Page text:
Sulfated polysaccharides from the green algae can be used as potent antihyperlipidemic agents due to their capacity to reduce apolipoprotein B100 secretion and lipid synthesis in HepG2 cells [103]. Zha et al. reported that crude polysaccharides from Laminaria japonica at a dose of 400 mg/kg/day caused a reduction in total serum cholesterol, TG, high density lipoprotein (HDL)-cholesterol, and LDL in serum [104]. In vivo administration of the sulfated polysaccharides from Cystoseira crinite to high-fat-diet rats led to a notable decrease in blood LDL and TG levels, but an increase in HDL levels [105]. Cao et al. reported that porphyran from Pyropia yezoensis at a dose of 200 mg/kg/day can decrease the percentage of body weight gain and serum lipid profiles of mice, similar to the effect of a hypolipidemic drug [106]. This study also suggested that dietary porphyran can alleviate liver damage induced by a high-fat diet. The acetylation of ulvans from U. pertusa by acetic anhydride showed higher antihyperlipidemic activity than natural ulvans, especially with regard to causing a decrease in TG and LDL-cholesterol levels [39].

7. Future Perspective

Marine algae have the advantages of strong adaptability and high yield, which are also considered as the most important source of many biologically active compounds, therefore it is of great significance to make better use of marine algae resources. Polysaccharides are one of the main components of marine algae and show significant biological activities. MAPs show promise for use in a wide range of functional foods and pharmaceutical products. However, there are still some weaknesses in the current study of MAPs. Although novel extraction techniques such as microwave-, ultrasonic-, and enzyme-assisted extraction methods show relatively high extraction efficiencies, they also have the advantages of simple operation, low cost and being environmentally friendly, these extraction techniques are limited to the research in the lab for MAPs extraction, there is still no research on an industrial scale. Furthermore, there are still no reports about MAPs quality control or chromatographic profiles. It is necessary to develop a simple and reliable method for MAPs quality control, which would be significant for improving the quality and performance of functional foods and pharmaceutical products. In addition, structurally well-defined polysaccharides from marine algae are of great importance for revealing their structure-bioactivity relationships. The chemico-physical properties, biological activities, and molecular mechanisms for MAPs also need to be extensively investigated.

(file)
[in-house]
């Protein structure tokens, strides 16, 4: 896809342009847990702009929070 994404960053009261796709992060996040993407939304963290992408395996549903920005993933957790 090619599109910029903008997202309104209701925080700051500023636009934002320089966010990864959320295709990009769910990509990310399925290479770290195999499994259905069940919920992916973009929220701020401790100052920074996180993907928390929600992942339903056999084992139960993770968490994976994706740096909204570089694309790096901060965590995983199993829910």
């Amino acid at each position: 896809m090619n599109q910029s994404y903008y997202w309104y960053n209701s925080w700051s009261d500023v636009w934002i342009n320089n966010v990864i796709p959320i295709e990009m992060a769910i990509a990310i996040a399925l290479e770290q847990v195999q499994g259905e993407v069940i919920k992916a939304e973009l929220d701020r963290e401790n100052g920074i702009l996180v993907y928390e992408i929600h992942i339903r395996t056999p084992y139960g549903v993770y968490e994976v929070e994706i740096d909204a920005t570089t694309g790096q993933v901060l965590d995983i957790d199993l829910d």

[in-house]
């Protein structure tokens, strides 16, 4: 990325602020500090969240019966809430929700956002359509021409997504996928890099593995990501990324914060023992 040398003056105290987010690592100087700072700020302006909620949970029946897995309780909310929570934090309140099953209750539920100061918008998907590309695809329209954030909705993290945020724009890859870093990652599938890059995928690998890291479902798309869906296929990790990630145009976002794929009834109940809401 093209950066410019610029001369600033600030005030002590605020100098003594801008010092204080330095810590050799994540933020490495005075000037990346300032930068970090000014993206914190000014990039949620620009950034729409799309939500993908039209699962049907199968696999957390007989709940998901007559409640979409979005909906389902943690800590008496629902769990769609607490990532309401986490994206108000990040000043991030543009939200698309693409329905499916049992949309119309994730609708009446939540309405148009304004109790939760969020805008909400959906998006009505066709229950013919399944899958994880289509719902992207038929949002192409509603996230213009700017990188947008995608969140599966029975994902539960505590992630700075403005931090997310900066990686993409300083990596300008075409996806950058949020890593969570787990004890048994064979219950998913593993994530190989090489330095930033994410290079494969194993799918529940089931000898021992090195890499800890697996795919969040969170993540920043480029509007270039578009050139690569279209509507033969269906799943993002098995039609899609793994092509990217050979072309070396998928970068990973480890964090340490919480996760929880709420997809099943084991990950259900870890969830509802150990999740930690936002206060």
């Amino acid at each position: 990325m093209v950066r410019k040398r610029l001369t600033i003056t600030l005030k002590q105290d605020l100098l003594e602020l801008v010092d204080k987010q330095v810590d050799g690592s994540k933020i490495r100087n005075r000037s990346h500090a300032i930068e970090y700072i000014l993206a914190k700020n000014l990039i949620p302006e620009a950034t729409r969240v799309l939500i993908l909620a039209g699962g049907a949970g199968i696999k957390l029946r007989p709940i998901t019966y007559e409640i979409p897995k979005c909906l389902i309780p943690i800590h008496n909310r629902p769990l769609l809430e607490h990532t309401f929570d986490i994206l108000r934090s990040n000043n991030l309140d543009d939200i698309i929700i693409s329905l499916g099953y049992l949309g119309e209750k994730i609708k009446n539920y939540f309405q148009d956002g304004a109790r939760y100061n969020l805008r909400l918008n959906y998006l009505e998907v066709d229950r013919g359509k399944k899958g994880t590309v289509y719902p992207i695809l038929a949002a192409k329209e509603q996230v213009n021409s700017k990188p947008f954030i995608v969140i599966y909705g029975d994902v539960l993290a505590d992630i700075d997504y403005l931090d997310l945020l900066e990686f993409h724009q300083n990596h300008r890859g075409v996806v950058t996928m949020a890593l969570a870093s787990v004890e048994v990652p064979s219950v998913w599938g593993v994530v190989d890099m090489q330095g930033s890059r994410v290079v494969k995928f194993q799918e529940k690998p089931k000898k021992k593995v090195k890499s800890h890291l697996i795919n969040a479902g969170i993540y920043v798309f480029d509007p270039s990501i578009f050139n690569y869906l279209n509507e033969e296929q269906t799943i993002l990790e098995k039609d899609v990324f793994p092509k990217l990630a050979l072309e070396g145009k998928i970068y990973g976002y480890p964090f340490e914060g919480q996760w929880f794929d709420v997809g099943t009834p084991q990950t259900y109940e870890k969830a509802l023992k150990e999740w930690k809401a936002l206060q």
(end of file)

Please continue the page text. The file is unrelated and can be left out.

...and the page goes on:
This research was financially supported by grants from the Ocean and Fisheries Administration Project of Guangdong Province, China (2017), and the Research and Development Start-Up Foundation of Shantou University (NTF16014). We would like to thank Yang Liu and Hong Du who have put considerable time and effort into their comments on the draft.

Author Contributions

Shu-Ying Xu screened and organized related articles, and wrote the paper; Xuesong Huang corrected the manuscript and made suggestive revision; Kit-Leong Cheong conceived the topic and developed the manuscript. All authors reviewed the manuscript and approved the final version.

Conflicts of Interest

The authors declare no conflict of interest.


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Figure 1. Schematic diagram of extraction, purification, characterization, biological activities, and applications of marine algae polysaccharides.
Figure 1. Schematic diagram of extraction, purification, characterization, biological activities, and applications of marine algae polysaccharides.
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Figure 2. Schematic diagram of saccharide mapping (or enzymatic profile, E1–E3 are glycosidases) aiming to assess biological activities of marine algae polysaccharides. First, active compounds (color square) are digested by selected endo-glycosidases (E1–E3). Then biological activities are determined by in vitro and in vivo tests, as well as toxicity level. Finally, chromatographic profiles of active compounds are performed. This systematic approach could be used for quality assurance of developed products.